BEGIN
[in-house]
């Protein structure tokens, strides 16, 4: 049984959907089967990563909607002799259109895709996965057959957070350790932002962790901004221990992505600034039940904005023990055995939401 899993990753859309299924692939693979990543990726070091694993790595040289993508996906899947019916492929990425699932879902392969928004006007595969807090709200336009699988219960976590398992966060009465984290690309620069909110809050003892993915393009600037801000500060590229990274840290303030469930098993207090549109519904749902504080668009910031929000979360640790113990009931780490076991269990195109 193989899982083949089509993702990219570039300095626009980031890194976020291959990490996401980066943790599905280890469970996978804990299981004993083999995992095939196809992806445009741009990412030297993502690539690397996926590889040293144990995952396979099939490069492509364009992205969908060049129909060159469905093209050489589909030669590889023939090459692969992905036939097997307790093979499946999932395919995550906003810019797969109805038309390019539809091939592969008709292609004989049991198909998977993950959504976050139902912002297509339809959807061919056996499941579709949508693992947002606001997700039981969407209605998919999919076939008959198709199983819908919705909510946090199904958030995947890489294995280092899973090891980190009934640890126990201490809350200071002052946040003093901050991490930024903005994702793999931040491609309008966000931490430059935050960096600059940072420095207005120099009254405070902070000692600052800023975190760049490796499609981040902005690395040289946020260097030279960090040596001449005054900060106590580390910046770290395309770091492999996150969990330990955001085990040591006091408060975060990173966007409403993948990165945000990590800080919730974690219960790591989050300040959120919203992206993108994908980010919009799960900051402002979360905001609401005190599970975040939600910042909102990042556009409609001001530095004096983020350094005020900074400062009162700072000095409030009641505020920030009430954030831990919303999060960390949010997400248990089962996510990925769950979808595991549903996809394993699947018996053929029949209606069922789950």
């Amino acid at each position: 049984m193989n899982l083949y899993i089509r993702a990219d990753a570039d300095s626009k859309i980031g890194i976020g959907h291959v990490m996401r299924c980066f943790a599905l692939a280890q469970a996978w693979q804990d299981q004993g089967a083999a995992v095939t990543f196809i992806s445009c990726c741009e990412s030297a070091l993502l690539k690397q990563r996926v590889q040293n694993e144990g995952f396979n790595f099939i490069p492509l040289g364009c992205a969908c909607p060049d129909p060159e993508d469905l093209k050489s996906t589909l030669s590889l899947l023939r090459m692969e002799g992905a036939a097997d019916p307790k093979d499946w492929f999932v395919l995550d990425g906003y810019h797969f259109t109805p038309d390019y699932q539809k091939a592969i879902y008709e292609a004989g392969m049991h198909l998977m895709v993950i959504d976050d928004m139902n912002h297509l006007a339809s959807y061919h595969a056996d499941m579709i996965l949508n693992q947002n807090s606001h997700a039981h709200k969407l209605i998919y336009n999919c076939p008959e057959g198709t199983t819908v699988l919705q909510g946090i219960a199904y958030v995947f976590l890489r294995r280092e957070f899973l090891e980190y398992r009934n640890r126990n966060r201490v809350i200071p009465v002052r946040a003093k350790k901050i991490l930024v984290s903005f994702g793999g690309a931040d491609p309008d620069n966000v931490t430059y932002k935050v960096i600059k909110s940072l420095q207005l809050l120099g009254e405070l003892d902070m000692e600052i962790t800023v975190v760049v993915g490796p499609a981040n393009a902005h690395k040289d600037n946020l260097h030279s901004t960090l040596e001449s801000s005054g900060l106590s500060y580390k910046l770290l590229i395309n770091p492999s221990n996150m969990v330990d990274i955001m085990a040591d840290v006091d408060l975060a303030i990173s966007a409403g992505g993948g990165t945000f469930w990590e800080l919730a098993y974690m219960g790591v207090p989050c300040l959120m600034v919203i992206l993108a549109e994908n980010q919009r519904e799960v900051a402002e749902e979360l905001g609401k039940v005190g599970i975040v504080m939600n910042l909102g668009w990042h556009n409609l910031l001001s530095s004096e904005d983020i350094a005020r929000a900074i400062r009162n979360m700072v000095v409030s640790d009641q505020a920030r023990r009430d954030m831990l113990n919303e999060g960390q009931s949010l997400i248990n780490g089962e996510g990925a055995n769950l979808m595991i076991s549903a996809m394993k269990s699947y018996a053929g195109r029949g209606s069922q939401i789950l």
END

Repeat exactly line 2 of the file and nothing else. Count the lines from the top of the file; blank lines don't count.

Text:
């Protein structure tokens, strides 16, 4: 049984959907089967990563909607002799259109895709996965057959957070350790932002962790901004221990992505600034039940904005023990055995939401 899993990753859309299924692939693979990543990726070091694993790595040289993508996906899947019916492929990425699932879902392969928004006007595969807090709200336009699988219960976590398992966060009465984290690309620069909110809050003892993915393009600037801000500060590229990274840290303030469930098993207090549109519904749902504080668009910031929000979360640790113990009931780490076991269990195109 193989899982083949089509993702990219570039300095626009980031890194976020291959990490996401980066943790599905280890469970996978804990299981004993083999995992095939196809992806445009741009990412030297993502690539690397996926590889040293144990995952396979099939490069492509364009992205969908060049129909060159469905093209050489589909030669590889023939090459692969992905036939097997307790093979499946999932395919995550906003810019797969109805038309390019539809091939592969008709292609004989049991198909998977993950959504976050139902912002297509339809959807061919056996499941579709949508693992947002606001997700039981969407209605998919999919076939008959198709199983819908919705909510946090199904958030995947890489294995280092899973090891980190009934640890126990201490809350200071002052946040003093901050991490930024903005994702793999931040491609309008966000931490430059935050960096600059940072420095207005120099009254405070902070000692600052800023975190760049490796499609981040902005690395040289946020260097030279960090040596001449005054900060106590580390910046770290395309770091492999996150969990330990955001085990040591006091408060975060990173966007409403993948990165945000990590800080919730974690219960790591989050300040959120919203992206993108994908980010919009799960900051402002979360905001609401005190599970975040939600910042909102990042556009409609001001530095004096983020350094005020900074400062009162700072000095409030009641505020920030009430954030831990919303999060960390949010997400248990089962996510990925769950979808595991549903996809394993699947018996053929029949209606069922789950």